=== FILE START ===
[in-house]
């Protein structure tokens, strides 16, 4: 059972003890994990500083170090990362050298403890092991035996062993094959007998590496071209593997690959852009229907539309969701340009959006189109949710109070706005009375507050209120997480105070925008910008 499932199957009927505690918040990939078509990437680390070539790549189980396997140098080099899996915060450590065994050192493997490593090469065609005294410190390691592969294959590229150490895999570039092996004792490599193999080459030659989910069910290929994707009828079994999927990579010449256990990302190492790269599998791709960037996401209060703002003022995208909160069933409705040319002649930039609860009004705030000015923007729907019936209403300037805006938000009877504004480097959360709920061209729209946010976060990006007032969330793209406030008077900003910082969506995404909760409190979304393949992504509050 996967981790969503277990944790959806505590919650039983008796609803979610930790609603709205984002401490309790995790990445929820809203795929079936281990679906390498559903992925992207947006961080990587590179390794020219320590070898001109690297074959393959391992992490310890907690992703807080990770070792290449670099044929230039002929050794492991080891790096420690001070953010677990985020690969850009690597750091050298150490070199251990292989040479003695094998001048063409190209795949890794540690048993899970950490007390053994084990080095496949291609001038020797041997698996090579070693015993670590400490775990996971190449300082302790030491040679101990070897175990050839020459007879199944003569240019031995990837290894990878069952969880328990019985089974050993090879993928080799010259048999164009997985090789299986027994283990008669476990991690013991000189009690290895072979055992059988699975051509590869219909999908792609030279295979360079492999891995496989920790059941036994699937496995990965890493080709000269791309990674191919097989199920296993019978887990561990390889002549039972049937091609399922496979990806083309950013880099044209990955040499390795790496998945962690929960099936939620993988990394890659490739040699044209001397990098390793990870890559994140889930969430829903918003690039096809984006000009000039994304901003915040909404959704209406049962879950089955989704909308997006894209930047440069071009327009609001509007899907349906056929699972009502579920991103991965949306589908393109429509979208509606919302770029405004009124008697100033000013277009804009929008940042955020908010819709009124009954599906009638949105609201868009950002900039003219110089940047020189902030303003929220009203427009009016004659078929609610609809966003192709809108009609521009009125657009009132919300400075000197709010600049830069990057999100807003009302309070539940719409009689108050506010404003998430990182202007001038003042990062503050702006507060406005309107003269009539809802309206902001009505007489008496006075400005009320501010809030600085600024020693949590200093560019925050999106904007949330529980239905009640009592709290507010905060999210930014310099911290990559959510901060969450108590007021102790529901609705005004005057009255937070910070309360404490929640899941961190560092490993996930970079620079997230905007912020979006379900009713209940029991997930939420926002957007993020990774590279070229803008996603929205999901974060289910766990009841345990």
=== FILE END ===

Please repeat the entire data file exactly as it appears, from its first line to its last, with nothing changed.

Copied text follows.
[in-house]
């Protein structure tokens, strides 16, 4: 059972003890994990500083170090990362050298403890092991035996062993094959007998590496071209593997690959852009229907539309969701340009959006189109949710109070706005009375507050209120997480105070925008910008 499932199957009927505690918040990939078509990437680390070539790549189980396997140098080099899996915060450590065994050192493997490593090469065609005294410190390691592969294959590229150490895999570039092996004792490599193999080459030659989910069910290929994707009828079994999927990579010449256990990302190492790269599998791709960037996401209060703002003022995208909160069933409705040319002649930039609860009004705030000015923007729907019936209403300037805006938000009877504004480097959360709920061209729209946010976060990006007032969330793209406030008077900003910082969506995404909760409190979304393949992504509050 996967981790969503277990944790959806505590919650039983008796609803979610930790609603709205984002401490309790995790990445929820809203795929079936281990679906390498559903992925992207947006961080990587590179390794020219320590070898001109690297074959393959391992992490310890907690992703807080990770070792290449670099044929230039002929050794492991080891790096420690001070953010677990985020690969850009690597750091050298150490070199251990292989040479003695094998001048063409190209795949890794540690048993899970950490007390053994084990080095496949291609001038020797041997698996090579070693015993670590400490775990996971190449300082302790030491040679101990070897175990050839020459007879199944003569240019031995990837290894990878069952969880328990019985089974050993090879993928080799010259048999164009997985090789299986027994283990008669476990991690013991000189009690290895072979055992059988699975051509590869219909999908792609030279295979360079492999891995496989920790059941036994699937496995990965890493080709000269791309990674191919097989199920296993019978887990561990390889002549039972049937091609399922496979990806083309950013880099044209990955040499390795790496998945962690929960099936939620993988990394890659490739040699044209001397990098390793990870890559994140889930969430829903918003690039096809984006000009000039994304901003915040909404959704209406049962879950089955989704909308997006894209930047440069071009327009609001509007899907349906056929699972009502579920991103991965949306589908393109429509979208509606919302770029405004009124008697100033000013277009804009929008940042955020908010819709009124009954599906009638949105609201868009950002900039003219110089940047020189902030303003929220009203427009009016004659078929609610609809966003192709809108009609521009009125657009009132919300400075000197709010600049830069990057999100807003009302309070539940719409009689108050506010404003998430990182202007001038003042990062503050702006507060406005309107003269009539809802309206902001009505007489008496006075400005009320501010809030600085600024020693949590200093560019925050999106904007949330529980239905009640009592709290507010905060999210930014310099911290990559959510901060969450108590007021102790529901609705005004005057009255937070910070309360404490929640899941961190560092490993996930970079620079997230905007912020979006379900009713209940029991997930939420926002957007993020990774590279070229803008996603929205999901974060289910766990009841345990």